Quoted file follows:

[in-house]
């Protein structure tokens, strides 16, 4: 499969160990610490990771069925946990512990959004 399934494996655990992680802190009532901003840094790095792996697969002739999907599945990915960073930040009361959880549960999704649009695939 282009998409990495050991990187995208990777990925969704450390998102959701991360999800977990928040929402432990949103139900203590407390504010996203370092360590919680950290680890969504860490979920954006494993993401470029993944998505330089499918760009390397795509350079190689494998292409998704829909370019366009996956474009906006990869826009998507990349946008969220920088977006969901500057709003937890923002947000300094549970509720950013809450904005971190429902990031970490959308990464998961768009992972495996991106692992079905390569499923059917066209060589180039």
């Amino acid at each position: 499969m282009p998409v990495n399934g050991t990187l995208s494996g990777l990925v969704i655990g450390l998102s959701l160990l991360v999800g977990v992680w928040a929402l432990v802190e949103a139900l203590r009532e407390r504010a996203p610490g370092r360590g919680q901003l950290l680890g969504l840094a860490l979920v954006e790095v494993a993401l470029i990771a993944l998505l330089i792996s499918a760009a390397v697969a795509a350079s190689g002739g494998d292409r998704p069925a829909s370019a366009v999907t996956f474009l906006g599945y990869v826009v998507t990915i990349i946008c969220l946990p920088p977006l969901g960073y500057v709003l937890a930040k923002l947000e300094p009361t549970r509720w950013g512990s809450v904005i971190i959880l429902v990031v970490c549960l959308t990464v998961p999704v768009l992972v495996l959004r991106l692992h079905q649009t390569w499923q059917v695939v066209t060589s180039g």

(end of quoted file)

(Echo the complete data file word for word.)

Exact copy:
[in-house]
């Protein structure tokens, strides 16, 4: 499969160990610490990771069925946990512990959004 399934494996655990992680802190009532901003840094790095792996697969002739999907599945990915960073930040009361959880549960999704649009695939 282009998409990495050991990187995208990777990925969704450390998102959701991360999800977990928040929402432990949103139900203590407390504010996203370092360590919680950290680890969504860490979920954006494993993401470029993944998505330089499918760009390397795509350079190689494998292409998704829909370019366009996956474009906006990869826009998507990349946008969220920088977006969901500057709003937890923002947000300094549970509720950013809450904005971190429902990031970490959308990464998961768009992972495996991106692992079905390569499923059917066209060589180039």
């Amino acid at each position: 499969m282009p998409v990495n399934g050991t990187l995208s494996g990777l990925v969704i655990g450390l998102s959701l160990l991360v999800g977990v992680w928040a929402l432990v802190e949103a139900l203590r009532e407390r504010a996203p610490g370092r360590g919680q901003l950290l680890g969504l840094a860490l979920v954006e790095v494993a993401l470029i990771a993944l998505l330089i792996s499918a760009a390397v697969a795509a350079s190689g002739g494998d292409r998704p069925a829909s370019a366009v999907t996956f474009l906006g599945y990869v826009v998507t990915i990349i946008c969220l946990p920088p977006l969901g960073y500057v709003l937890a930040k923002l947000e300094p009361t549970r509720w950013g512990s809450v904005i971190i959880l429902v990031v970490c549960l959308t990464v998961p999704v768009l992972v495996l959004r991106l692992h079905q649009t390569w499923q059917v695939v066209t060589s180039g």